Steve S. Kim had been running a flower shop with his sister across the street from Los Angeles City Hall for a couple years when a customer who bought flowers every week for his wife off-handedly asked a life-changing question.
A year earlier, riots had torn through Los Angeles. The new mayor, Richard Riordan, was amassing a diverse staff. Did Kim have any interest in politics?
Kim, who was 25 at the time, figured: Politics? Why not?
The customer set up an interview with Riordan’s chief of staff, who turned out to be a fellow alumnus of John Marshall High School.
Soon, instead of delivering flowers weekly for the City Hall rotunda, Kim took on a new role as liaison between the mayor’s office and the Korean American community — no matter that he barely spoke Korean.
In the 23 years since then, the political landscape has changed. The number of Asian Americans seizing opportunities to work on the staff of elected officials at local, state and federal levels has expanded dramatically. And from the ranks of those who, like Kim, started out working for white or African American politicians, a cadre of Asian American political leaders has emerged.
Over the same period, Asian Americans have become the fastest-growing population across the U.S., particularly in Southern California, where they are increasingly influential as business leaders, voters and political donors.
“It was just inevitable that elected officials wanted to build that bridge, and they hired deputies that looked like those communities,” L.A. City Councilman David Ryu says.
His work helped the supervisor’s constituents, and the experience helped him.
Asian American staffers who had paved the way before him offered on-the-job tips. They connected him to other political players. John Chiang, then a staffer for Sen. Barbara Boxer and now the state’s treasurer, sat him down for a talk about his career, Ryu recalls.
During his eight-year tenure with the supervisor in the mid-2000s, Ryu says he saw a surge in the number of Asian American community liaisons and legislative deputies.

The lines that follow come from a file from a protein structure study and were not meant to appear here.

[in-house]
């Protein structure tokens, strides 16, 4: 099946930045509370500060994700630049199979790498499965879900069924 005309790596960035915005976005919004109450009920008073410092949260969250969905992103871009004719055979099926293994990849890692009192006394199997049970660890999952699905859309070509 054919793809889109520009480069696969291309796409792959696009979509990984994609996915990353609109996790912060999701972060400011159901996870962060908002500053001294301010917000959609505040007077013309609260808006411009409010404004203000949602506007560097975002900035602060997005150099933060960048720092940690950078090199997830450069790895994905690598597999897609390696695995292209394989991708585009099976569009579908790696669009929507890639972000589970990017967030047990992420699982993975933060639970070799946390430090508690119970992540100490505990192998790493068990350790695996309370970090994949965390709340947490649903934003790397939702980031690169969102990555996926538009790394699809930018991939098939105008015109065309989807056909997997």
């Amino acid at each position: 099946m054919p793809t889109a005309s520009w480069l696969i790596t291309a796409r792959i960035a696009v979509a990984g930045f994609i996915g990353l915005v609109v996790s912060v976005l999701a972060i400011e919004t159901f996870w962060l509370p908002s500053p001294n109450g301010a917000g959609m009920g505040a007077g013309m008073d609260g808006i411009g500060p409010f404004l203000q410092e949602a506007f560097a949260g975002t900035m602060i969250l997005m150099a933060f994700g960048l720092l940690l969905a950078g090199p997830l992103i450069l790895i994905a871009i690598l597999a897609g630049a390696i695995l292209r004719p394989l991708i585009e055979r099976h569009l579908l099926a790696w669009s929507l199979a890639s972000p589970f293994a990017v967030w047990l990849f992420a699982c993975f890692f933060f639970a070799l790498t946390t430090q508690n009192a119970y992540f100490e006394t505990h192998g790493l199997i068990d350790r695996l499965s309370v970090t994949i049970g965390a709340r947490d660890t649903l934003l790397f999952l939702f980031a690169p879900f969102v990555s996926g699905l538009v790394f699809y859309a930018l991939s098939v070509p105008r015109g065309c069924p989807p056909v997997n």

“It was like a fad — everyone needed to have an Asian American on their staff,” he recalls. And for a long time, Asian American constituents seemed grateful just to have deputies who looked like them and understood their language. They never fathomed that they could vote one of their own into office, Ryu says.
The Asian Pacific American Legislative Staff Network, an informal group of Asian American and Pacific Islander political deputies that began shortly after the riots, estimates that today there are between 50 and 60 aides working for officials in the Los Angeles area.
I thought I’d never see a Korean council member in my time.
Thomas Wong, external affairs liaison for state Controller Betty Yee and an elected member of the San Gabriel Valley water board, sees the role of staffers as “helping connect the dots” for Asian Americans who might otherwise be neglected by public officials.
When Assemblywoman Young Kim (R-Fullerton) began her two decades of working as a deputy to Rep. Ed Royce (R-Fullerton), fewer than a dozen people showed up at the legislative staff network’s meetings, she says. Now “there are Korean American staffers everywhere.”
These staffers still play a critical role as the “eyes and ears of the elected officials,” Kim says. And the job continues to springboard into office ambitious staffers such as Young Kim, who won her Assembly seat in 2014.
After his break into politics in 1993, Steve Kim went on to work as a political aide for a city councilman, a state assemblyman and then a state senator. His Korean made strides along the way — and he has a tattered Korean-English dictionary to prove it. Today he is an independent land-use consultant helping businesses with permits and zoning.
Back then, Koreatown papers wrote about every Korean American deputy hired by elected officials as a major triumph.
“It was a very nice thought, running, but nobody actually attempted it,” Kim recalled. “I thought I’d never see a Korean council member in my time.”
He’s glad to have been proven wrong.